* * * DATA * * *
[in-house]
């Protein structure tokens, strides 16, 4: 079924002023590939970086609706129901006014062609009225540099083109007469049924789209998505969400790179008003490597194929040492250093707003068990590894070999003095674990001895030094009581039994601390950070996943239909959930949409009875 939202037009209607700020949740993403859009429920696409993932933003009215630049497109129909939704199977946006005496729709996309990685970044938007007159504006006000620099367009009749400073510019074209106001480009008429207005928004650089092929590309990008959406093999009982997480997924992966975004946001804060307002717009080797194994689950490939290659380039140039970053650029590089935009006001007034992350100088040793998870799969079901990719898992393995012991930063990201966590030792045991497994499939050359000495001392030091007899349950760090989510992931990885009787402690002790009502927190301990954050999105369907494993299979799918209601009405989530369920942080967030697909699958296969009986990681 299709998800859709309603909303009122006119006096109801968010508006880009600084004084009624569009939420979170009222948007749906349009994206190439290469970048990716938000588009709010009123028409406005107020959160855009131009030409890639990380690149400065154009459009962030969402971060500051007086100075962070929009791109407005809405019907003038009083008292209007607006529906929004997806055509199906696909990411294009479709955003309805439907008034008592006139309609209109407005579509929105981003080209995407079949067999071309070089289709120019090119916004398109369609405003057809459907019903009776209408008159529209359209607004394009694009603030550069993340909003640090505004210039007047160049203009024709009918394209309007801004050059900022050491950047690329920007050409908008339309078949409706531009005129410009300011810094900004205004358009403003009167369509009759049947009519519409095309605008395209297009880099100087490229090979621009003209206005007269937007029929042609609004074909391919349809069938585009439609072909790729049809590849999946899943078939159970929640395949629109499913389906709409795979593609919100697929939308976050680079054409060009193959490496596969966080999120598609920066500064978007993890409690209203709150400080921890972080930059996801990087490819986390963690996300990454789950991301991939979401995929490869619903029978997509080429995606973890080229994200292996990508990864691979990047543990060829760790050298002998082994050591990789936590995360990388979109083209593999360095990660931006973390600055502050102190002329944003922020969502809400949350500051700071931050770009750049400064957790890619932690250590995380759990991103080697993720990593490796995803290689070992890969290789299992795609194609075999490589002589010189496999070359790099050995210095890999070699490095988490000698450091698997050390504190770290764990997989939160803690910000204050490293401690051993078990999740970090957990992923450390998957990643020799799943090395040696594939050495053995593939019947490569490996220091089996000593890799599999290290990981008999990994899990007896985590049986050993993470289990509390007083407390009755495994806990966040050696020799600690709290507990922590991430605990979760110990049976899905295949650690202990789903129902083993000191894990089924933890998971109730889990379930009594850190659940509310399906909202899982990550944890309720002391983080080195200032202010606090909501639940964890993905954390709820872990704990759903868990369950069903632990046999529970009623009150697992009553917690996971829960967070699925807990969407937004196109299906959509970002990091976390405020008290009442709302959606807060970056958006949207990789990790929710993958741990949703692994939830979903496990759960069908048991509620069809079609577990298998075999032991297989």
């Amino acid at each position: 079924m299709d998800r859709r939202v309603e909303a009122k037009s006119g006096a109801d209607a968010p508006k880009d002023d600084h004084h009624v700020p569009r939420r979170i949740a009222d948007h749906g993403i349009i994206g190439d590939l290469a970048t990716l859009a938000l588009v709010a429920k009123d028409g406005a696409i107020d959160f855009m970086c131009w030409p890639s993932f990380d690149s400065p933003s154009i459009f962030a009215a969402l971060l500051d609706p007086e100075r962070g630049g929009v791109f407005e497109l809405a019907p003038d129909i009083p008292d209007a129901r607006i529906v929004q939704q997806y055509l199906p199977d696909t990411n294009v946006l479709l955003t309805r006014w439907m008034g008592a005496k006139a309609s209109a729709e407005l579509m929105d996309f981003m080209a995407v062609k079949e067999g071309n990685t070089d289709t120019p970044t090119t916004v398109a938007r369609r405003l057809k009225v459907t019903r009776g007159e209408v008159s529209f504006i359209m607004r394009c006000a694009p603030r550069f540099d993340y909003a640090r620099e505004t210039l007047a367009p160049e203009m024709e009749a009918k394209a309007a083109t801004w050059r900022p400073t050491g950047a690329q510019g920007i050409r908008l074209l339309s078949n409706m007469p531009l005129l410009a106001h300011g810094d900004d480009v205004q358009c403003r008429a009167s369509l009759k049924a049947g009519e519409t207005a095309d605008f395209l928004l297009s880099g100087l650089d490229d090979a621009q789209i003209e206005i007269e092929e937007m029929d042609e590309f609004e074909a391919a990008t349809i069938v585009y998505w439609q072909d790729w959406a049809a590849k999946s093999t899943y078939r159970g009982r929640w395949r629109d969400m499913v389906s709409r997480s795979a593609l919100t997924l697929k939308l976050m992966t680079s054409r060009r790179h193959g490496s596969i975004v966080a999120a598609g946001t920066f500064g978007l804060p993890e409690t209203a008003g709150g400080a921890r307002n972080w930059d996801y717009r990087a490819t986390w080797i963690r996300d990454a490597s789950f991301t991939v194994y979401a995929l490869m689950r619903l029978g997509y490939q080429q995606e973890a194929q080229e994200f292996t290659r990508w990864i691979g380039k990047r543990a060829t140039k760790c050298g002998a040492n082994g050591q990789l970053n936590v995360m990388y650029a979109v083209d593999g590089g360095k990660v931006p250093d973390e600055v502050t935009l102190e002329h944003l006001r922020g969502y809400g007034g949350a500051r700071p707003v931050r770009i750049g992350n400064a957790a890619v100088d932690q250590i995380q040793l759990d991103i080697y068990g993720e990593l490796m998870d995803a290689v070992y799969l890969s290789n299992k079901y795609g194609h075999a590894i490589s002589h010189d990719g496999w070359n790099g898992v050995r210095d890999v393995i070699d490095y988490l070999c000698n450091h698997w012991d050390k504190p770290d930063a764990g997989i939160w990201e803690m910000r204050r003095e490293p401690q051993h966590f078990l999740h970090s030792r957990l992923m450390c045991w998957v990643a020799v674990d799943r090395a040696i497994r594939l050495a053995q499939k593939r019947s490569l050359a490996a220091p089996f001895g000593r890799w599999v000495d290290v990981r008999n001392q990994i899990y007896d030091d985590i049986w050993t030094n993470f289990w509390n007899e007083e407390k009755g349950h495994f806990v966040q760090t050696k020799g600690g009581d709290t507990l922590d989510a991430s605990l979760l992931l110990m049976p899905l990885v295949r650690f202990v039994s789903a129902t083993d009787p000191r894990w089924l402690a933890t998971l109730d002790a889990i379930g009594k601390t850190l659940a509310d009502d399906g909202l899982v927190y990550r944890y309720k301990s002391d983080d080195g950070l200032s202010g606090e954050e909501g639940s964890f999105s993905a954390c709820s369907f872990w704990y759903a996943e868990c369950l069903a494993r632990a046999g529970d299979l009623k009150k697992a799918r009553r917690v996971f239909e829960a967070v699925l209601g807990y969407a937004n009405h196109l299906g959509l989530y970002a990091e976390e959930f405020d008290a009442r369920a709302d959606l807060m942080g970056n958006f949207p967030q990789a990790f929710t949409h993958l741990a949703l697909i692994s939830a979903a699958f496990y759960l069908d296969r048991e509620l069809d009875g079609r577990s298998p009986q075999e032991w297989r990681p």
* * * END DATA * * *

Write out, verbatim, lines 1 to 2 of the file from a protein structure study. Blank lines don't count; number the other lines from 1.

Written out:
[in-house]
């Protein structure tokens, strides 16, 4: 079924002023590939970086609706129901006014062609009225540099083109007469049924789209998505969400790179008003490597194929040492250093707003068990590894070999003095674990001895030094009581039994601390950070996943239909959930949409009875 939202037009209607700020949740993403859009429920696409993932933003009215630049497109129909939704199977946006005496729709996309990685970044938007007159504006006000620099367009009749400073510019074209106001480009008429207005928004650089092929590309990008959406093999009982997480997924992966975004946001804060307002717009080797194994689950490939290659380039140039970053650029590089935009006001007034992350100088040793998870799969079901990719898992393995012991930063990201966590030792045991497994499939050359000495001392030091007899349950760090989510992931990885009787402690002790009502927190301990954050999105369907494993299979799918209601009405989530369920942080967030697909699958296969009986990681 299709998800859709309603909303009122006119006096109801968010508006880009600084004084009624569009939420979170009222948007749906349009994206190439290469970048990716938000588009709010009123028409406005107020959160855009131009030409890639990380690149400065154009459009962030969402971060500051007086100075962070929009791109407005809405019907003038009083008292209007607006529906929004997806055509199906696909990411294009479709955003309805439907008034008592006139309609209109407005579509929105981003080209995407079949067999071309070089289709120019090119916004398109369609405003057809459907019903009776209408008159529209359209607004394009694009603030550069993340909003640090505004210039007047160049203009024709009918394209309007801004050059900022050491950047690329920007050409908008339309078949409706531009005129410009300011810094900004205004358009403003009167369509009759049947009519519409095309605008395209297009880099100087490229090979621009003209206005007269937007029929042609609004074909391919349809069938585009439609072909790729049809590849999946899943078939159970929640395949629109499913389906709409795979593609919100697929939308976050680079054409060009193959490496596969966080999120598609920066500064978007993890409690209203709150400080921890972080930059996801990087490819986390963690996300990454789950991301991939979401995929490869619903029978997509080429995606973890080229994200292996990508990864691979990047543990060829760790050298002998082994050591990789936590995360990388979109083209593999360095990660931006973390600055502050102190002329944003922020969502809400949350500051700071931050770009750049400064957790890619932690250590995380759990991103080697993720990593490796995803290689070992890969290789299992795609194609075999490589002589010189496999070359790099050995210095890999070699490095988490000698450091698997050390504190770290764990997989939160803690910000204050490293401690051993078990999740970090957990992923450390998957990643020799799943090395040696594939050495053995593939019947490569490996220091089996000593890799599999290290990981008999990994899990007896985590049986050993993470289990509390007083407390009755495994806990966040050696020799600690709290507990922590991430605990979760110990049976899905295949650690202990789903129902083993000191894990089924933890998971109730889990379930009594850190659940509310399906909202899982990550944890309720002391983080080195200032202010606090909501639940964890993905954390709820872990704990759903868990369950069903632990046999529970009623009150697992009553917690996971829960967070699925807990969407937004196109299906959509970002990091976390405020008290009442709302959606807060970056958006949207990789990790929710993958741990949703692994939830979903496990759960069908048991509620069809079609577990298998075999032991297989």